2019 Fixed Rate Redraw Facility Home Loans from 3.76% | RateCity

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Redraw facility

If you’re conscious that your cash flow sometimes requires a top up, whether for business or personal reasons, you might consider a loan with a redraw facility. 

What is a redraw facility? 

A redraw facility is the ability to borrow funds that you have already repaid. You’ll often spot this as a feature of variable rate loans. You can also be flexible about how you pay down your loan, for example using funds in a savings account to pay off some of the loan. If you have made extra repayments a redraw facility can allow you to claw back the extra amount in certain circumstances.

Why do people use a redraw facility?

There are a number of reasons why you might want to use a redraw facility:

  • You might like the idea of having an emergency fund at your disposal in case you incur unexpected expenditure, such as car repairs, urgent home refurbishment or medical bills;
  • If you can afford to make extra payments at least a few times every year this would make it easier to manage your funds;
  • Your extra payments will reduce the amount of debt you have and this in turn will reduce the interest you’re paying.

What are the main features?

Your redraw facility brings benefits because any extra payments made offset the capital or principal you have borrowed. The amount you pay in interest will therefore be reduced so you would benefit from repaying your loan more quickly; however, your lender may set limits on how much you can overpay and redraw. If you manage your redraw facility well you can use your home loan or mortgage like a transaction or everyday account. 

You may be able to pinpoint redraw facilities available for basic home loans and package home loans. Some interest only home loans also offer a redraw feature, as do some specialty home loans. 

What are the pros and cons of redraw facilities?

With redraw facilities you can make extra loan repayments when it suits you and then take extra funds when you need them. This is very useful in emergency situations or in other circumstances when you incur unforeseen expenses. A redraw facility also gives you peace of mind, as you know that you can continue to reduce the loan amount while you still have access to additional cash in your account.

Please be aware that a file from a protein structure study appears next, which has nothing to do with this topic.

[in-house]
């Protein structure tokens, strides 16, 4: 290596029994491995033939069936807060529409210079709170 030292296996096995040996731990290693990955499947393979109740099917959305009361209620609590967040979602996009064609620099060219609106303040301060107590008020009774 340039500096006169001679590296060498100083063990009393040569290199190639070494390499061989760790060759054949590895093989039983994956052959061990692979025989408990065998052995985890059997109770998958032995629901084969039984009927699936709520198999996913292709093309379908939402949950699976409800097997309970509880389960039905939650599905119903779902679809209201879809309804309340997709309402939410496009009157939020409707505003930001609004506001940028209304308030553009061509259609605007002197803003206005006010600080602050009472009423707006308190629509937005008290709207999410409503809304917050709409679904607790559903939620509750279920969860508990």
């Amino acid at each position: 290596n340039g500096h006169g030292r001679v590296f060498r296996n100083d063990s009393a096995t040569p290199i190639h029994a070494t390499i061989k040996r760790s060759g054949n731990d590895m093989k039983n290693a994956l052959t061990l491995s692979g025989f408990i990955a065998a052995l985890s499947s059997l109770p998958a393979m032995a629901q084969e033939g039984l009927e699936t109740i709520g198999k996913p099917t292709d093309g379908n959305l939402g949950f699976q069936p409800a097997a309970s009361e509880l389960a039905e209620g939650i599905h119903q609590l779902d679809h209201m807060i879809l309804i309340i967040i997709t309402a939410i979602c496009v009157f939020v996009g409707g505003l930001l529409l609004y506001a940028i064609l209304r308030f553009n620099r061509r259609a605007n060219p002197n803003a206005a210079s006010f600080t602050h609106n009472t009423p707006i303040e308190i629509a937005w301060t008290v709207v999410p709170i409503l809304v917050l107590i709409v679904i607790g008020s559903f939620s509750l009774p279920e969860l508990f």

Bear in mind that some redraw facilities come with additional fees for withdrawing and depositing money. Lenders might charge these fees immediately or offer a specific number of free overpayments and redraws per month. In some cases redraw facilities may be limited to minimum amounts and lenders can also put limits on how frequently you use redraw facilities. This can make it difficult to redraw funds regularly. 

Finally, if you choose to settle the loan in its entirety before the fixed term ends, with fixed rate home loans you may discover there are high exit fees, also known as break costs.

Always check the terms and conditions of your loan contract for specific information about redraw restrictions.


It may be much more difficult for a self-employed borrower to successfully apply for a personal loan if they also have bad credit. Many lenders already consider self-employed borrowers to be riskier than those in full time employment, so several self-employed personal loans require borrowers to have excellent credit.

If you’re a self-employed borrower with a bad credit history, there may still be personal loan options available to you, such as securing your personal loan against a vehicle of equity in a property, though your interest rates may be higher than those of other borrowers. Consider contacting a lender before applying to discuss your options.


^Words such as "top", "best", "cheapest" or "lowest" are not a recommendation or rating of products. This page compares a range of products from selected providers and not all products or providers are included in the comparison. There is no such thing as a 'one- size-fits-all' financial product. The best loan, credit card, superannuation account or bank account for you might not be the best choice for someone else. Before selecting any financial product you should read the fine print carefully, including the product disclosure statement, fact sheet or terms and conditions document and obtain professional financial advice on whether a product is right for you and your finances.

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